07 Sep 17 WEEKLY ROUNDUP SEPTEMBER 1 - 7

Casablanca

Spy scandals and affairs are a staple of Balkan politics, whether domestic or regional, as several of our chosen stories from the region this week illustrate. 

Milos Damnjanovic
 Macedonian PM Zoran Zaev met delegation of the Serbian oppostion Democratic Party led by its president Dragan Sutanovac on August 31 in Skopje. Photo: DS.

Spy Games

Relations between Macedonia and Serbia are slowly returning to a normal, if markedly cool, state following the abrupt withdrawal of Serbia’s diplomatic staff from the neighbouring country in late August.

The whole episode has left most observers bemused as to what was behind the allegations of spying, seasoned with a dash of foreign power involvement. Was someone in Macedonia really spying on Serbia’s diplomats? Was it all about Macedonia’s support for Kosovo’s supposed UNESCO membership bid? Why have relations between Belgrade and Skopje soured so much? In his comment for Balkan Insight this week, Milan Misic analyses these questions and tries to solve this riddle of what is going on in the Balkan’s Casablanca.

Read more: Macedonia Has Become the Casablanca of the Balkans (September 5, 2017)


Recep Tayyip Erdogan. Photo Anadolu Agency Kayhan Ozer

League of Authoritarians

Relations between the EU and Turkey, in particular Germany and Turkey, are deteriorating, particularly with the approach of parliamentary elections in Germany, where Turkey has, inevitably, become a topic.

In this situation, we look at what the impact of this deteriorating relationship could be on the Balkans. While some experts argue that the countries of the Balkans have no alternative to the EU, others warn that, while this may be true, Turkey at the very least has the power to act as spoiler in the EU’s efforts to stabilise and reform the Balkans. Some even warn of the risk of the emergence of a ‘League of Authoritarians’, committed to maintaining power through less than democratic means.

Read more: German-Turkish Feud Threatens EU Role in Balkans (September 5, 2017)


Ramush Haradinaj. Photo: BETAPHOTO/ARMENIJA/ZAJMI/BESEVIC/DS

Staying Power

The government formation soap opera seems to be coming to an end in Kosovo. This week, Behgjet Pacolli and his New Alliance announced that they had ditched their coalition partner, the LDK, for a coalition with the PDK-led PAN coalition.

The development clears the way for a government led by the PAN coalition of parties which grew out of the KLA to form a new government in Kosovo, with Ramush Haradinaj at the helm as Prime Minister. Yet with a majority of only a few MPs, of which a significant proportion come from Kosovo’s Serb and other minorities, there are serious questions over the new government’s durability or, indeed, its ability to make any difficult decisions.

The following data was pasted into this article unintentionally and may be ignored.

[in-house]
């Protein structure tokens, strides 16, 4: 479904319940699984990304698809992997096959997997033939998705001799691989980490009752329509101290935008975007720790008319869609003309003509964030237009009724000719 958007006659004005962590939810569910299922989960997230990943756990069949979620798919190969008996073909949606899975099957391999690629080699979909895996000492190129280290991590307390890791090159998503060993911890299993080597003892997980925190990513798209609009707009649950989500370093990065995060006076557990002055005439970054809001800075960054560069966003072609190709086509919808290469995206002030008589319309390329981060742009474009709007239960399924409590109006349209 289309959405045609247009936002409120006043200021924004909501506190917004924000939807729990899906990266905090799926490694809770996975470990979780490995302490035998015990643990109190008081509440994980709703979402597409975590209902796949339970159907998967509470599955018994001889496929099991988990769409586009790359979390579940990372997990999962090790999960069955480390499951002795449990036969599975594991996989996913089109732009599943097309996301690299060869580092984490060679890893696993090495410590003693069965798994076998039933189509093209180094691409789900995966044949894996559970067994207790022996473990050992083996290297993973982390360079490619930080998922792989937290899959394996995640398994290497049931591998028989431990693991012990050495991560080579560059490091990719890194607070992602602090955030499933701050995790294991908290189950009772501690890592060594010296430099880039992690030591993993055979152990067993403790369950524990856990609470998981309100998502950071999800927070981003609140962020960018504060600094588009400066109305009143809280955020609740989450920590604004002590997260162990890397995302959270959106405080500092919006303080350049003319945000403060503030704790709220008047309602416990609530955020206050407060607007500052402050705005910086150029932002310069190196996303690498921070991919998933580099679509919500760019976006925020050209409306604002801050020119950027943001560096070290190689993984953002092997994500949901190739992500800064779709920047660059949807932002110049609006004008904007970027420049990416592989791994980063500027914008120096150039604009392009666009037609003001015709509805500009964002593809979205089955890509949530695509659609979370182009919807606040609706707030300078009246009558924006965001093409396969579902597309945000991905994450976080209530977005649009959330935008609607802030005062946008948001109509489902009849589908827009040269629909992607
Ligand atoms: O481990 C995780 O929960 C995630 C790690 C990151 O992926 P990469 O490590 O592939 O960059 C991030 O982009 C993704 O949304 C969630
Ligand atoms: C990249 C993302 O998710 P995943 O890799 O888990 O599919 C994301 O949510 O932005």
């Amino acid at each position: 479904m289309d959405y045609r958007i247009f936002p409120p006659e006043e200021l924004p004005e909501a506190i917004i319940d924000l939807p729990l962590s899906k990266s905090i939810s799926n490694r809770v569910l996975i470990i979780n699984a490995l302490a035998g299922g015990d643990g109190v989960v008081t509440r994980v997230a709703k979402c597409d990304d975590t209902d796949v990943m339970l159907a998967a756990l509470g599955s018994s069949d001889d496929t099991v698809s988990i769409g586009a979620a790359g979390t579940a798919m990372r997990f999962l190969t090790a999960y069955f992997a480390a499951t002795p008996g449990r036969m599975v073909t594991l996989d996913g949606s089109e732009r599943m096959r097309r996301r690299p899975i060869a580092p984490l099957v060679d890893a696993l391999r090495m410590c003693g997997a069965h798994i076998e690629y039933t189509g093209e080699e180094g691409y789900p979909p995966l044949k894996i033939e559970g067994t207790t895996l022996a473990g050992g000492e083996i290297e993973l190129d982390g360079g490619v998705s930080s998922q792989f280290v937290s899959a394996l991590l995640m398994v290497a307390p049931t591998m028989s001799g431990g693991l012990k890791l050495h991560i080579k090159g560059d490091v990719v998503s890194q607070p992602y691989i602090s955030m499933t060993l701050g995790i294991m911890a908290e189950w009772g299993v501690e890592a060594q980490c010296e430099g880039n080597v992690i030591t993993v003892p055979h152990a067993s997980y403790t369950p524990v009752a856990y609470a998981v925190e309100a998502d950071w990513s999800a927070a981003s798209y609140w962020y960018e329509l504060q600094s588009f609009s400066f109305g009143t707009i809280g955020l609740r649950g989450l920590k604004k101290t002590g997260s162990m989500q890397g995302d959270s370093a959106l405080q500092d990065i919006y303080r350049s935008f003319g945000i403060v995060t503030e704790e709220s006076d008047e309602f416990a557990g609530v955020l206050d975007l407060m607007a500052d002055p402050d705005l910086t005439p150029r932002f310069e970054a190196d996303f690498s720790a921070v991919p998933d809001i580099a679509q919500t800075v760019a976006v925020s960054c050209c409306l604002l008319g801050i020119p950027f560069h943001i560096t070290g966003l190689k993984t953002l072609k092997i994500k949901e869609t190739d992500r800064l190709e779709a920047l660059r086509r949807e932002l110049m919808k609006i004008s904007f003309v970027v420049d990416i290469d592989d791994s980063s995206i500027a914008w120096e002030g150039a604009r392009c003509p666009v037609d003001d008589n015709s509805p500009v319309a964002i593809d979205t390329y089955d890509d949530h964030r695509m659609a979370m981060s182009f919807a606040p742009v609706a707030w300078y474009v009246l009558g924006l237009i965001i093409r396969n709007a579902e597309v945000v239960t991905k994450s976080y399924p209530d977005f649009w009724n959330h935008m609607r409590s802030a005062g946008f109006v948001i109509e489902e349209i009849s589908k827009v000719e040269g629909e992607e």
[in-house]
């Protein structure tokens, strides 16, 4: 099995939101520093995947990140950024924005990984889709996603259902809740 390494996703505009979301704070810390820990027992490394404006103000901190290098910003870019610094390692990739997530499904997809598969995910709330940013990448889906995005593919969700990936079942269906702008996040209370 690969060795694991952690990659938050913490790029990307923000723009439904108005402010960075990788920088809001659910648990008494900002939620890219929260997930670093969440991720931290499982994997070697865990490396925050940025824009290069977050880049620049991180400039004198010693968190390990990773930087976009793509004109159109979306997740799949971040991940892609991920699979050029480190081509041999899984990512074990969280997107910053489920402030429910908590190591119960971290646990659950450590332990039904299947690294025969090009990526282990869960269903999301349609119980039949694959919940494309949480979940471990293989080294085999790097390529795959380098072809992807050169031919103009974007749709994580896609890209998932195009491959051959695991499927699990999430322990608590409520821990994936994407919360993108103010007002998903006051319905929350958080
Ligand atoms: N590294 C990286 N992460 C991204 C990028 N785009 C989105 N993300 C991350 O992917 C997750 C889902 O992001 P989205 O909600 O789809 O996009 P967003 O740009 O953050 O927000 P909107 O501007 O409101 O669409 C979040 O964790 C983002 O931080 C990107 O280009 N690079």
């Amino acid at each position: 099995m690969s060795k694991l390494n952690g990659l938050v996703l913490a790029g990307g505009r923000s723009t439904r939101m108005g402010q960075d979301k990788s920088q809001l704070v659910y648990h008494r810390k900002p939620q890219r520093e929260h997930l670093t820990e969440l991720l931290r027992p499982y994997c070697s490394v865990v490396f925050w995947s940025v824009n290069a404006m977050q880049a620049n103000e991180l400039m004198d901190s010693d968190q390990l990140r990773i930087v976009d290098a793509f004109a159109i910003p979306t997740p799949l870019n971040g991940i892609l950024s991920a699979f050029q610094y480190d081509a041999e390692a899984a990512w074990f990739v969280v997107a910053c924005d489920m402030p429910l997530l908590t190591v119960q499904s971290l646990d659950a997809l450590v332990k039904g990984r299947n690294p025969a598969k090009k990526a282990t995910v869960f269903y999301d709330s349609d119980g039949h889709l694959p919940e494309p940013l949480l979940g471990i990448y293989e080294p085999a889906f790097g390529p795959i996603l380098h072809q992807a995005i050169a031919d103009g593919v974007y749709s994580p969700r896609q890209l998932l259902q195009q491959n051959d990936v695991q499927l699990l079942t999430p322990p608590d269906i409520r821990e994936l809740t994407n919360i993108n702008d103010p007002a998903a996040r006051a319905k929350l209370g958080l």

Read more: Staying Power of Kosovo’s New Government Doubted (September 6, 2017)


Moldova's Parliament is expected to vote this fall on a bill that bans Russian propaganda in Moldova. Photo: Glutorm Flatabo/Flikr.

Media Wars

Aside from cold relations between Russia and the West, one of the lasting legacies of the conflict in Ukraine seems to be the on-going information war in which Russia and the West are pitted, along with numerous countries on whose media turf this ‘war’ is being played out.

This week, we look at Moldova, which is feeling the squeeze in Russia’s information war. Its media are weak and politically engaged, leaving them particularly vulnerable to Russian influence. We look in more detail at how Moldova is struggling to protect its media in an ever more divided region.

Read more: Moldova Feels Squeezed in Russia’s Information War (September 7, 2017)


 Croatian PM Andrej Plenkovic(left) and Serbian President Aleksandar Vucic. Photo: Beta.

Dilemmas

Coincidentally or not, this week Bosnia saw official visits by both the Croatian Prime Minister and Serbian President. Yet the visits come amidst heightened political tensions within the country.

Political conflicts are escalating both between parties within certain ethnic blocks, particularly those representing Bosniaks and Bosnian Serbs, but also across the ethno-political divide. Faced with such a quagmire, the two leaders must strike a delicate balance between maintaining good-neighbourly relations but also catering to the needs – and expectations – of their ethnic kin.

Read more: Bosnia’s Political Turmoil Creates Dilemmas for Its Neighbours (September 6, 2017)


Moldova only prosecuted two high-profile corruption cases in the past two years, despite scores of investitagions and arrests. Photo: Damian Gadal/Flikr

Unpunished

Across much of the Balkans, newspapers are frequently full of stories regarding corruption affairs. However, while arrests and investigations may be relatively numerous, actual successful prosecutions are few and far between.

Much the same holds true in Moldova, ranked as one of Europe’s most corrupt countries. Corruption investigations and stories may be numerous, but few senior figures ever seem to get prosecuted, let alone punished. We examine in more detail.

Read more: Moldova Big Fish Avoid Corruption Trials, Report (September 4, 2017)

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